There are pointers to linked benefits for heart and circulatory health, for obesity, and for non-alcoholic fatty liver disease (often associated with prediabetic states). Separate benefits in reducing cholesterol and blood fats have also been established in human studies.
A range of research studies has suggested that bilberry assists vision, though with mixed clinical evidence.
Did you know?
In the Second World War RAF pilots ate bilberry jam to improve their night vision.
Bilberry (Vaccinium myrtillus), is one of many members of the Ericaceae (heath) family, along with blueberries, cranberries and bearberries (uva ursi). It is particularly closely related to blueberries.
It is native to Europe, Asia and the Western states of the USA, but wild cultivars are now found across many temperate climates. It grows as a low shrub on moorland and mountain ranges, approximately 30-40 cm high with erect, branched flowering stems. Its leaves start as a rose colour, they then turn yellow-green and eventually become a deep red in the autumn. The leaves are very small and ‘leathery’ to the touch and its flowers are a light pink colour and bell shaped, the fruit are a dark purple and similar in size and shape to a blueberry.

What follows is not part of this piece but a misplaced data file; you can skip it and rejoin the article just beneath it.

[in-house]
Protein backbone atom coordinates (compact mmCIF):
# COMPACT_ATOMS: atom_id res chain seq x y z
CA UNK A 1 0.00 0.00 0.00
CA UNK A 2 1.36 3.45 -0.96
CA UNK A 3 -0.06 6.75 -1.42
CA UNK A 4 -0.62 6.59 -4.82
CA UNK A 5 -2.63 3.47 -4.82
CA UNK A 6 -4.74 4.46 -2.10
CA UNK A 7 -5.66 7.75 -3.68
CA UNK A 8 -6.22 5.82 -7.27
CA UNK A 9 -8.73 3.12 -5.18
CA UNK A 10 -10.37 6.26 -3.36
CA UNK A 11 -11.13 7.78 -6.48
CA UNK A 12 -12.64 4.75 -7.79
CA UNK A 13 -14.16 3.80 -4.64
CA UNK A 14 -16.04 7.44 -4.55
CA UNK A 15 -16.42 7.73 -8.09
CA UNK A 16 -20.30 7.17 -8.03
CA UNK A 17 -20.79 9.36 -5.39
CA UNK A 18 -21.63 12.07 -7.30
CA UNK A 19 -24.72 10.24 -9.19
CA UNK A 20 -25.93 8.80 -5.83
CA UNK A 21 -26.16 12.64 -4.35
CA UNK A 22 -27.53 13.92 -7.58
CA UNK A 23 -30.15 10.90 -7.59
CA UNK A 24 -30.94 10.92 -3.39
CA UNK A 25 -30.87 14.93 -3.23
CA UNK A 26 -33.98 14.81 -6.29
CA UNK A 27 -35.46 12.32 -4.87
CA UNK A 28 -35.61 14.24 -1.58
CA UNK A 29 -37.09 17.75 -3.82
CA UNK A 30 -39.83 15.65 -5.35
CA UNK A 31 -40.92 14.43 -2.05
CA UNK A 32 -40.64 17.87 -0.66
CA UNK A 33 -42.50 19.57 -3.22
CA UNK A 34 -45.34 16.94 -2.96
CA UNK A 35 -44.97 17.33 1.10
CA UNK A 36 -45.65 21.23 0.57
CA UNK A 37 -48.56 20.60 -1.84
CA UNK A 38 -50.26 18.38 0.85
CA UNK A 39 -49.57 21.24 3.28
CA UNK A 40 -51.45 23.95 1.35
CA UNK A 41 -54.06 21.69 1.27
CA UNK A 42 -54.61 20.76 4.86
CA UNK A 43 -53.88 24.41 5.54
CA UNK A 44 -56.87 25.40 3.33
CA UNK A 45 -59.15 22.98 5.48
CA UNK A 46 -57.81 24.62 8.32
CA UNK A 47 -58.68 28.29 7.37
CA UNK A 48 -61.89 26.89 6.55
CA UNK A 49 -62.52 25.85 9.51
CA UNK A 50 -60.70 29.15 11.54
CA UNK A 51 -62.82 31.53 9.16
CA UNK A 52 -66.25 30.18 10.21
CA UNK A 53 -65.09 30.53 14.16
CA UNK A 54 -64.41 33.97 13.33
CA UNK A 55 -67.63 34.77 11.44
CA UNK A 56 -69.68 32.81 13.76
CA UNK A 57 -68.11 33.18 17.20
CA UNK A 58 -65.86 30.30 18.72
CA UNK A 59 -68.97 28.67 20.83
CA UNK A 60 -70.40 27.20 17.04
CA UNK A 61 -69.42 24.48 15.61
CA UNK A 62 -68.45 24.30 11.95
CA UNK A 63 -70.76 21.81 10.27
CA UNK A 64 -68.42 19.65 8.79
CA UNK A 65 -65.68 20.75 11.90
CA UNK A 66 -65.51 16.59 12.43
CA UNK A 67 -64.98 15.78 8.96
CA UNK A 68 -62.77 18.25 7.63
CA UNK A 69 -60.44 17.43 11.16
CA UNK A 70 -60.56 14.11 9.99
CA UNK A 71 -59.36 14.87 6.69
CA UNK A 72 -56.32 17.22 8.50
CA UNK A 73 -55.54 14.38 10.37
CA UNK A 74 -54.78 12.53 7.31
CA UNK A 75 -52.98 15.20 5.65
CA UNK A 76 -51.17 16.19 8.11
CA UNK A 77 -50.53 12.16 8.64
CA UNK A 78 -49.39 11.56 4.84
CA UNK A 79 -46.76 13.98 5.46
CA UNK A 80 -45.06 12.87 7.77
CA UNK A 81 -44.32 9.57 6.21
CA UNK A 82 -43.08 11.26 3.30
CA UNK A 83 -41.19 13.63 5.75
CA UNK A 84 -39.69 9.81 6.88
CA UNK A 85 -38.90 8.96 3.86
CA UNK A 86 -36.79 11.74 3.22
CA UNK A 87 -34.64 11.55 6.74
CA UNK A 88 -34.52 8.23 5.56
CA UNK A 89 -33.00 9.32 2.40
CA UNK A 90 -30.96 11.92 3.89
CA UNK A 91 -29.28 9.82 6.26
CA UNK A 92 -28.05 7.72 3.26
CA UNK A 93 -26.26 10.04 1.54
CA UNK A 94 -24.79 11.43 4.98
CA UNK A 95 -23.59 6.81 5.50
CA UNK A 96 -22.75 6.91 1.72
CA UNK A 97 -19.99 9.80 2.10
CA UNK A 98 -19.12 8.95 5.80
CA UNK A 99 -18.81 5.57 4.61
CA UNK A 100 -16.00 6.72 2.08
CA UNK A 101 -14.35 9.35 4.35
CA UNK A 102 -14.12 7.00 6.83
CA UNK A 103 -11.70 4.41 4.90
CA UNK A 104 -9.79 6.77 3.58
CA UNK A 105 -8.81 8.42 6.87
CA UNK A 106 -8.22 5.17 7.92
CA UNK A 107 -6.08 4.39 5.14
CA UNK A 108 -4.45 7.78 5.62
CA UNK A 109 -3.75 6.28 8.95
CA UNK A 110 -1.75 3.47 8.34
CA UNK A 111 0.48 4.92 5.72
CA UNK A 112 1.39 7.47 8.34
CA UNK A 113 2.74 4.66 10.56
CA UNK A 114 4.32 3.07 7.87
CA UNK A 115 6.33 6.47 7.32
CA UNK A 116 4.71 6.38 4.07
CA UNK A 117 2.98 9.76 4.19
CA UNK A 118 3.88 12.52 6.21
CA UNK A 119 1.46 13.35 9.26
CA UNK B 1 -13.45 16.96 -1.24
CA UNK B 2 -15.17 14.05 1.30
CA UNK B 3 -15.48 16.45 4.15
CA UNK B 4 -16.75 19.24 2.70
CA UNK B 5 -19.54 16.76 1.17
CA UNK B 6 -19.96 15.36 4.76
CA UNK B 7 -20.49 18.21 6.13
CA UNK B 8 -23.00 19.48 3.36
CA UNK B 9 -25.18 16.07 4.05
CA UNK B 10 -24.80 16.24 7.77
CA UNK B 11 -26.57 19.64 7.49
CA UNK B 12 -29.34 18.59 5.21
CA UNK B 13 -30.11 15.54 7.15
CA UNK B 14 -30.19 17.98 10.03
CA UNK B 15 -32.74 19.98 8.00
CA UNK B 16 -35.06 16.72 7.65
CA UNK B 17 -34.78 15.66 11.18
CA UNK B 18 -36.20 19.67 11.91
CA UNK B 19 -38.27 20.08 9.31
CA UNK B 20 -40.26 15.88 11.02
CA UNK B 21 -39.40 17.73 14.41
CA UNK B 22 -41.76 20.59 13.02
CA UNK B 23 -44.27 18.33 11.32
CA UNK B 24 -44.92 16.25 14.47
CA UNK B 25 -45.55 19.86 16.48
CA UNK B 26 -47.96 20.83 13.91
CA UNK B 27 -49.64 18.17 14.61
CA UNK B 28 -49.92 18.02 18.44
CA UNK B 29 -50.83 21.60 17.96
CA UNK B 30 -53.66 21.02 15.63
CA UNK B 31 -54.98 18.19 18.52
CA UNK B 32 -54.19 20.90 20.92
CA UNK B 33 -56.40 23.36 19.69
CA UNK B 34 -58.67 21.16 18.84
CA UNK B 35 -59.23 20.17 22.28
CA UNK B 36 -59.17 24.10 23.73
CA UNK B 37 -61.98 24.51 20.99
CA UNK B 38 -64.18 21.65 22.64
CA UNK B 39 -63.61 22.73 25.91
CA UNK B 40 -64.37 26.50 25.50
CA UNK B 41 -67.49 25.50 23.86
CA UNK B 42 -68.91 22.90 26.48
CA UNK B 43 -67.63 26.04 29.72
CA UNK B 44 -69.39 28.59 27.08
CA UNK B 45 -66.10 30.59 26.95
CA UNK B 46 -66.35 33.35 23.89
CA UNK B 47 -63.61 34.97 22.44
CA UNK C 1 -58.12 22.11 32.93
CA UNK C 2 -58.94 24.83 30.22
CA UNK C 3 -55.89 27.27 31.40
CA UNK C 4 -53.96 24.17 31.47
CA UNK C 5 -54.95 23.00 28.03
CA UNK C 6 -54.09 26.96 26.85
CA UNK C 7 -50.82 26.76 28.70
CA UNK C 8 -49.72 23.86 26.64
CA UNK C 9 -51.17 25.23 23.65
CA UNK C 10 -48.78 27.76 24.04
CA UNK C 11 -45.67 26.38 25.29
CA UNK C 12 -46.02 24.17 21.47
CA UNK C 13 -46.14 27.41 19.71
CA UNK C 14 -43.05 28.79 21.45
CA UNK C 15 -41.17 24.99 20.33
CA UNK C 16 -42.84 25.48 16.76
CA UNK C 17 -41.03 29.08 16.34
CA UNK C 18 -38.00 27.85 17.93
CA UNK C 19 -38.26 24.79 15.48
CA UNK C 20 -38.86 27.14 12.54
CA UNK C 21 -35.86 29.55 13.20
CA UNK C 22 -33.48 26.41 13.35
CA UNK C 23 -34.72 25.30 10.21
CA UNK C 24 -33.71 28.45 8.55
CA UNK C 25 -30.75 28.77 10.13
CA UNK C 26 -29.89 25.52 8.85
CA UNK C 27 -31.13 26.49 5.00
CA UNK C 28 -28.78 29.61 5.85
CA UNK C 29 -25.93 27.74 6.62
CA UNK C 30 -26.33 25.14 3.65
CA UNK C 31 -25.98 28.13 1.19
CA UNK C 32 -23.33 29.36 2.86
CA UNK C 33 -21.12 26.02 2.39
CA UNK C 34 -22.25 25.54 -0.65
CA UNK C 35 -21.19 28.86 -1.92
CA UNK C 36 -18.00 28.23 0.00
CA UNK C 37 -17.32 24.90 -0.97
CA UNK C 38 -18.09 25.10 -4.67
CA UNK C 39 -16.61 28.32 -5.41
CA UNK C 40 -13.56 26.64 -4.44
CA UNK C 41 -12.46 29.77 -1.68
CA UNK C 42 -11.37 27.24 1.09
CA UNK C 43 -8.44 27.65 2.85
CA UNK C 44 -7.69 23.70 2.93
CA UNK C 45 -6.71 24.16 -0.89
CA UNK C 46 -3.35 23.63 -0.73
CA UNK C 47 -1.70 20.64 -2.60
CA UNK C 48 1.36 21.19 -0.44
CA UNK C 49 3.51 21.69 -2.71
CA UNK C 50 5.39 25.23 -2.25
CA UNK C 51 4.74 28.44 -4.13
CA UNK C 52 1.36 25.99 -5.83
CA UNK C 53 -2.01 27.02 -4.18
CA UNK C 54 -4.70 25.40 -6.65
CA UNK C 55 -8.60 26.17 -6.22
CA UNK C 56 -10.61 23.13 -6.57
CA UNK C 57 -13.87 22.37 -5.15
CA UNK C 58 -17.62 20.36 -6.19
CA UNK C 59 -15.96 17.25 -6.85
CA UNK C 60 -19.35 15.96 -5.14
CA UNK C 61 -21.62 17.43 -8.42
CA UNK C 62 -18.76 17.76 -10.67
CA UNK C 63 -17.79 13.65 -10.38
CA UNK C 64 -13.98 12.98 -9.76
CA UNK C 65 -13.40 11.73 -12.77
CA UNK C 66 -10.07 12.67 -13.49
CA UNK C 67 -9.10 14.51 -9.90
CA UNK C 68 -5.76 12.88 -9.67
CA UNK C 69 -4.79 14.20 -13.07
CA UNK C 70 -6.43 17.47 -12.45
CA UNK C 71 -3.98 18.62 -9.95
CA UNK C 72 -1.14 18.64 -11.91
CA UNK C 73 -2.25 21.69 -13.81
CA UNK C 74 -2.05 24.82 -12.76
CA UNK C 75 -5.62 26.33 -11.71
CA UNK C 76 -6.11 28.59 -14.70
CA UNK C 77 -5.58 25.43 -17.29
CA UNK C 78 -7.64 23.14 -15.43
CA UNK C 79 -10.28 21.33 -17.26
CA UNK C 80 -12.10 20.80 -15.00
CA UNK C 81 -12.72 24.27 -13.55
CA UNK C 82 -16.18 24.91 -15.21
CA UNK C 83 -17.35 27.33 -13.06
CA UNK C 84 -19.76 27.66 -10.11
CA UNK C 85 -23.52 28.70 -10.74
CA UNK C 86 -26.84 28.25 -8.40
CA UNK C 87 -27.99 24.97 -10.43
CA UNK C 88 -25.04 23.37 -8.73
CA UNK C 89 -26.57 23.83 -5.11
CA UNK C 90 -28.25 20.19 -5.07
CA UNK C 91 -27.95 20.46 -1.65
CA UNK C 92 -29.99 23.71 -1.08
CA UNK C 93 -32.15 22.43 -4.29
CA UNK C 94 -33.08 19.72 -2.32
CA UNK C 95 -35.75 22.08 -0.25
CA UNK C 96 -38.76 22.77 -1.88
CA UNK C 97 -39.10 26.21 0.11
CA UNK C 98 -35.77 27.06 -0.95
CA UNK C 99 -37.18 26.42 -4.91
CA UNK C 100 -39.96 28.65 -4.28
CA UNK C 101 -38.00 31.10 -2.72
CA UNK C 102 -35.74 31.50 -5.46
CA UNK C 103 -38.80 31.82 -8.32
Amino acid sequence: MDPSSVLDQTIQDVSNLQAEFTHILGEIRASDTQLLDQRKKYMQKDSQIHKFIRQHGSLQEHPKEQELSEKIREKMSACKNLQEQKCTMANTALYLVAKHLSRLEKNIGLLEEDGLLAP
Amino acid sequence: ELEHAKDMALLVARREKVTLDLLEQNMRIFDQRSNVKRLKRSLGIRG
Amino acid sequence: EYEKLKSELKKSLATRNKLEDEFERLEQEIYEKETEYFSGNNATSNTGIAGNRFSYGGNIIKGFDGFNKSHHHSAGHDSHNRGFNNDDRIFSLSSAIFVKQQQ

- Black whortle
- Dyeberry (Eng)
- Heidelbeere (Ger)
- Myrtille (Fr)
- Myrtillo (Ital)
No significant adverse effects from taking bilberry are expected, although a small minority of people may irritate the intestinal lining.
- Fresh or dried berries
- Dried powdered
The equivalent of 3 g fresh bilberries two to four times per day.
Liquid extract (1:1): Take 3-6ml per day